A friend of mine has built two beautiful models with painstaking detail. One, a T-34   the other, a DC-3. I went over to an “airport” built specifically for this purpose (including a paved runway) to watch his models in action. Some take over a year to build, so it was small wonder that the entire crowd gasped when a wing disintegrated on a bi-plane, the spectators silent as it spun into the corn field. Finding a downed RC plane in a cornfield is like finding a needle in a haystack but find it they did, in small pieces.

Some of these planes are enormous, like this SR-71 jet (see the video clip). The lines blur between RC planes and UAV’s when you witness the size and speed,. Not much difference, except models are flown within line-of-sight while drones are guided by pilots at remote locations.

There may be good reasons to regulate them too. The NTSB blamed the operator of a large RC model for a collision with a full-size biplane at a fly-in last August. The biplane’s lower wing was damaged but the pilot was able to land. The RC model was destroyed which shows that it can a lot of fun until it isn’t. Here’s hoping you never see any unmanned planes at your altitude. It could ruin your day.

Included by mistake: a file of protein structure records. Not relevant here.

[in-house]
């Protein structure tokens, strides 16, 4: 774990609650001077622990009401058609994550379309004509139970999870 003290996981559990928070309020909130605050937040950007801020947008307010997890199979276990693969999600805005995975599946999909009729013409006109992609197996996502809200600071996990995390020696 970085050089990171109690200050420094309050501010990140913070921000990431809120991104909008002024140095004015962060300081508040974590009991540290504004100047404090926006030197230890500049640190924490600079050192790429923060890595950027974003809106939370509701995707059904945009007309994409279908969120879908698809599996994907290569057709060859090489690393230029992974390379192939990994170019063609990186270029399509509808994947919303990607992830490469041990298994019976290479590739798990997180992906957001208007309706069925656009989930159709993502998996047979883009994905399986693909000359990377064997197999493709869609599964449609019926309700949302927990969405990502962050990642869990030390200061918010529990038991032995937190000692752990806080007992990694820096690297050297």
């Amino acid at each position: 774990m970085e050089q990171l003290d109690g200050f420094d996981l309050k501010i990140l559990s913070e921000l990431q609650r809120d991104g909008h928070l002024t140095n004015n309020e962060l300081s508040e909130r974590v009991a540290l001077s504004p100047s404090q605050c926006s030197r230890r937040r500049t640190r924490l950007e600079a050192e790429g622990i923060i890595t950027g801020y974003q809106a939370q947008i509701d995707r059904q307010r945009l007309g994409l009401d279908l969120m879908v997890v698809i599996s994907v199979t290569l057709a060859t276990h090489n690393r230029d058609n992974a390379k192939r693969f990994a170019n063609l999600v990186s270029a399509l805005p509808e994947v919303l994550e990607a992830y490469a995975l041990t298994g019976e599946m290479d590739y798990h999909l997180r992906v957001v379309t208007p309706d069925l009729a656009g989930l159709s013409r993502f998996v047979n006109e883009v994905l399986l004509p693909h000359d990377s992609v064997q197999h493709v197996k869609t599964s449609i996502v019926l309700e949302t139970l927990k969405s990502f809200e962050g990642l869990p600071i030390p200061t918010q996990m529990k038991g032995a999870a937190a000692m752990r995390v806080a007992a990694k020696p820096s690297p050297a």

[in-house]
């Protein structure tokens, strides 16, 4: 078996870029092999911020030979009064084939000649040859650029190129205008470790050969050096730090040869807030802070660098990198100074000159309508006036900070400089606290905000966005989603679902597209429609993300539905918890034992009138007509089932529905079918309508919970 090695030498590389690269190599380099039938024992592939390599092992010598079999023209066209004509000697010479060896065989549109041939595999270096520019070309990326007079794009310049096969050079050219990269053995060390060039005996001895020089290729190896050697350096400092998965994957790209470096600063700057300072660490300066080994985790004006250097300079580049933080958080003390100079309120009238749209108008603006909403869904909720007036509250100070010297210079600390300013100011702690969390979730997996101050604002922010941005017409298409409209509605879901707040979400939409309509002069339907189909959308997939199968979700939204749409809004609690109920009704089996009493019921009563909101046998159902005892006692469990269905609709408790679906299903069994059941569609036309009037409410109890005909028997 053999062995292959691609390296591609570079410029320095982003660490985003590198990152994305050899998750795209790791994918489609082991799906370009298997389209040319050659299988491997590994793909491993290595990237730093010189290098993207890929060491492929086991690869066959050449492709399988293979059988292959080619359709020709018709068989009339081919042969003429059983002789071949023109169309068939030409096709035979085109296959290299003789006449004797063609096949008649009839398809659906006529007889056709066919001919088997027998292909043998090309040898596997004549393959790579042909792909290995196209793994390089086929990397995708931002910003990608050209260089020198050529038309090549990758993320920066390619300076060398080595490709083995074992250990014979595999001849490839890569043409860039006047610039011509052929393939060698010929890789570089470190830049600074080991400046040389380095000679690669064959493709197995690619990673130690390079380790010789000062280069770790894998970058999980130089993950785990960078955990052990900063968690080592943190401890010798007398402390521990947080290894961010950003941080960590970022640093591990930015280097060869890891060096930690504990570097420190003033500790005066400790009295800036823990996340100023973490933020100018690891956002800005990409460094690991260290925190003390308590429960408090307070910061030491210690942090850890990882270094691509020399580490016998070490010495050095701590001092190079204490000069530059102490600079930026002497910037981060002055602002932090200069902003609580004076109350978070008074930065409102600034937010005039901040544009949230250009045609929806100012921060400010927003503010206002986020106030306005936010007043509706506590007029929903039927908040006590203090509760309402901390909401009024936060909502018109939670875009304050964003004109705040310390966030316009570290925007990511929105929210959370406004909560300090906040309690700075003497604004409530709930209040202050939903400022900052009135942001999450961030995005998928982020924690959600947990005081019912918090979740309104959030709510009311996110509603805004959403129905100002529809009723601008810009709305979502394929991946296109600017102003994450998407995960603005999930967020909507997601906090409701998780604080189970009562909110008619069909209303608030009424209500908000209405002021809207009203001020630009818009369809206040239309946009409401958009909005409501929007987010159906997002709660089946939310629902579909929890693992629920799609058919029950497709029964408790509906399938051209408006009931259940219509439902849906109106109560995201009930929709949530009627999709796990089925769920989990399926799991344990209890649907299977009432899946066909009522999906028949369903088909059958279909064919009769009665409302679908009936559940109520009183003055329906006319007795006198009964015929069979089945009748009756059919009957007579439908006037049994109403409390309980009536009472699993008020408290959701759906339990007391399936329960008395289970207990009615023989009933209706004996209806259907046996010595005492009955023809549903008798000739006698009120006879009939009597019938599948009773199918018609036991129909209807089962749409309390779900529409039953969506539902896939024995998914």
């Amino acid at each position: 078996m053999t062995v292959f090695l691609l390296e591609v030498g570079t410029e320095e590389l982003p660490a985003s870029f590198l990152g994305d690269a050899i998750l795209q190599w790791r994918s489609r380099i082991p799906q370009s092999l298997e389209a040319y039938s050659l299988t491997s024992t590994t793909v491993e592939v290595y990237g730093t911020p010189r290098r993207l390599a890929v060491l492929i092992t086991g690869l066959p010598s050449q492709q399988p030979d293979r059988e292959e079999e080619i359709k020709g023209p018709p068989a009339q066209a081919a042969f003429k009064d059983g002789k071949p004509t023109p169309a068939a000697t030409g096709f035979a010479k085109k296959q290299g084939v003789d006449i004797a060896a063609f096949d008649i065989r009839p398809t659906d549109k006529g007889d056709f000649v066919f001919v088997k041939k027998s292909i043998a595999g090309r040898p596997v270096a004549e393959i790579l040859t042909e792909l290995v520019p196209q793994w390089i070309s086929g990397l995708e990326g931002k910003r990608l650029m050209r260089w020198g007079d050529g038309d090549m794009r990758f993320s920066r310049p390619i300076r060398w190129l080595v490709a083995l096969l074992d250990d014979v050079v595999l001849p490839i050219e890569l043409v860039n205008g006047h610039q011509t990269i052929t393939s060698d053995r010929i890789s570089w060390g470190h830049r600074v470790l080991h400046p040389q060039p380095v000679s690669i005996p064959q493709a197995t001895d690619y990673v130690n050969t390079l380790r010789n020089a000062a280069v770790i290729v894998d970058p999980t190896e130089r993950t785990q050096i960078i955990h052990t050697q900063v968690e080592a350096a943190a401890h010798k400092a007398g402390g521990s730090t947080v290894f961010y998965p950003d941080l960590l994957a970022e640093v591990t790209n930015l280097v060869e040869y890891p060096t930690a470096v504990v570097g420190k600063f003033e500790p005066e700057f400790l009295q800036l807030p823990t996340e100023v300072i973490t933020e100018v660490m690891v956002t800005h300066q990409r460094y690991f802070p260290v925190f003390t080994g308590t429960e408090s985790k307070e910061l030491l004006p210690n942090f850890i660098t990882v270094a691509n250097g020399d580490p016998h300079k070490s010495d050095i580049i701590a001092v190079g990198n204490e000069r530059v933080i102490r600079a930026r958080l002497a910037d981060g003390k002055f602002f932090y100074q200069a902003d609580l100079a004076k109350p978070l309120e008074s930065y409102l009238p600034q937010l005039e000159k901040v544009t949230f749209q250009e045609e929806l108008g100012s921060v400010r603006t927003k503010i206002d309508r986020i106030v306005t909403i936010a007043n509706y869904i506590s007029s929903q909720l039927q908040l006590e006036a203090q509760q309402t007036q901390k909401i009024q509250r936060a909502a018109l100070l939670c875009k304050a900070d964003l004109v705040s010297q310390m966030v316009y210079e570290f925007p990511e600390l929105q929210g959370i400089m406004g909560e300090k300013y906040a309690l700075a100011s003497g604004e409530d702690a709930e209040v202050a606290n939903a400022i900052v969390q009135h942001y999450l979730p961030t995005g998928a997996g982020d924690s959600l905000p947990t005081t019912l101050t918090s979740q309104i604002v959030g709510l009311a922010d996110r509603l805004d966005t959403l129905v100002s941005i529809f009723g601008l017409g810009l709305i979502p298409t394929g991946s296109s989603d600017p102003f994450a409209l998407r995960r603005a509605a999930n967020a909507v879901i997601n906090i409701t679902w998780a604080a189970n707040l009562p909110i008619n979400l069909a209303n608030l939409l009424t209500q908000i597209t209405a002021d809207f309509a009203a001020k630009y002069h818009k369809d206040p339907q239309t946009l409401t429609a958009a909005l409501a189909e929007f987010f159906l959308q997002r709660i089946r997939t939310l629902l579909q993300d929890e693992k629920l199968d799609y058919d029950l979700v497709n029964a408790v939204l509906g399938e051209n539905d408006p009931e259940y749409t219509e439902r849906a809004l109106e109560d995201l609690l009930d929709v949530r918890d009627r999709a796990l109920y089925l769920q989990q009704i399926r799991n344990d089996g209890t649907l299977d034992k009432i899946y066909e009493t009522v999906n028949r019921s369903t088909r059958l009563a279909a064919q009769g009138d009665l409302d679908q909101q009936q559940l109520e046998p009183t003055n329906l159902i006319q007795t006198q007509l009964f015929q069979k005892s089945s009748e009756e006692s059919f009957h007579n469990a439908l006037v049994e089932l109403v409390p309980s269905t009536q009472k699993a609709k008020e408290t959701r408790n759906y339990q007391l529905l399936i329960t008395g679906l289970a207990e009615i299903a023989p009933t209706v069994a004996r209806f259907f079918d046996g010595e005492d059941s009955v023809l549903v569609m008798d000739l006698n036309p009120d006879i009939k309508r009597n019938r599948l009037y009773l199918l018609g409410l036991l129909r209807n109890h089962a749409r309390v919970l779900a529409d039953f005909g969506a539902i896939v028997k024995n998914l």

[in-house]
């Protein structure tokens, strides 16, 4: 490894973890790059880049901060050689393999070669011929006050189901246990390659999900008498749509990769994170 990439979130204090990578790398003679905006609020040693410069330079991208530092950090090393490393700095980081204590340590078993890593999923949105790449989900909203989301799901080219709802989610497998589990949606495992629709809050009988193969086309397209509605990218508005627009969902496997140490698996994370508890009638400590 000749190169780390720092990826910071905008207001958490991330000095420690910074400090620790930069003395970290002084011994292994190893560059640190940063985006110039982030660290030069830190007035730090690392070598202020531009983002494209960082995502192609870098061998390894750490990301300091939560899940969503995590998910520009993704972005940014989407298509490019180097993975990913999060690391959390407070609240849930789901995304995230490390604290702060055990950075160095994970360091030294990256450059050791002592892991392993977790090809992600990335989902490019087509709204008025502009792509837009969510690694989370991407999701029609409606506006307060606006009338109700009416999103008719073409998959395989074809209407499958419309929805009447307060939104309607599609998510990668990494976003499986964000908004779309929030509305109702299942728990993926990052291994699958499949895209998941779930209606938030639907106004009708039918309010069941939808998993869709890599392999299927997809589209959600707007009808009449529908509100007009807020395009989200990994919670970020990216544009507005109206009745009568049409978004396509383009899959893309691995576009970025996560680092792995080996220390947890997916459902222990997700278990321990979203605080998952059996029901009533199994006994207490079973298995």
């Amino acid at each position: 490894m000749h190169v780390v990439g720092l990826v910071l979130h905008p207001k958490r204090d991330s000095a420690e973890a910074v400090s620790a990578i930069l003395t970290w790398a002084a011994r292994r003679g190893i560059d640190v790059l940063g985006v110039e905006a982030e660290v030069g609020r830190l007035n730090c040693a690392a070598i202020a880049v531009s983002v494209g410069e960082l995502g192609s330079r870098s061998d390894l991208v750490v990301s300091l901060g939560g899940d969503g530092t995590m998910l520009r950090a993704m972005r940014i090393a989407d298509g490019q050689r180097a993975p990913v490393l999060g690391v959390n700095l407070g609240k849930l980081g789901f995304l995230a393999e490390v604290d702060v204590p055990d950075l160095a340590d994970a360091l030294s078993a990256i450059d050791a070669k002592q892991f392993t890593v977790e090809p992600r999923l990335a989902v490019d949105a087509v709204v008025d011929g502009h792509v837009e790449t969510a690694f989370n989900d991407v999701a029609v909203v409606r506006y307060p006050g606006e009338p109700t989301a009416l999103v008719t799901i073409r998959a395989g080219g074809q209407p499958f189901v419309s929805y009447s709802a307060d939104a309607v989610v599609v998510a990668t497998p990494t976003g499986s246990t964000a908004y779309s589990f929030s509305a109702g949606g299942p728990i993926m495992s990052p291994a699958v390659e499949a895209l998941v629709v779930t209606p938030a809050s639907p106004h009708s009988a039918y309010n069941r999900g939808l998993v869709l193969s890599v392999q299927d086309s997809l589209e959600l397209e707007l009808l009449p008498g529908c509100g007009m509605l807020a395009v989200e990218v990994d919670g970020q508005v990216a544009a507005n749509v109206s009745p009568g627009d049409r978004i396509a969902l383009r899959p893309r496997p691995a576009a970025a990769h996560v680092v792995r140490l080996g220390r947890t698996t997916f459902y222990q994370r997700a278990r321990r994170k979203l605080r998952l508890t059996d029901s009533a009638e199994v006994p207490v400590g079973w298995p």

Making it Big

Skydive Dubai

Dubai  has the world’s tallest building, the world’s most expensive racetrack, the world’s biggest LED display, the world’s largest fountain and the worlds largest inferiority complex.

Now they have something else really big: Debt. The biggest hotel was to be called the “Burj Dubai”  but when the money ran out Dubai was forced to ask for help and now it’s the “Burj Khalifa” named after Abu Dhabi’s ruler, who forked over $10 billion.

Still  it hasn’t stopped them from having Big Fun. There’s a lot of general aviation squeezed in this skydiving clip and the whole thing looks like a giant party. Which might be fun. If you didn’t have to leave the airplane.

To Infinity and Beyond

Tomorrow,  Buzz Lightyear Yves Rossy  and his wingsuit are  ready to cross the chasm of America’s most renowned canyon.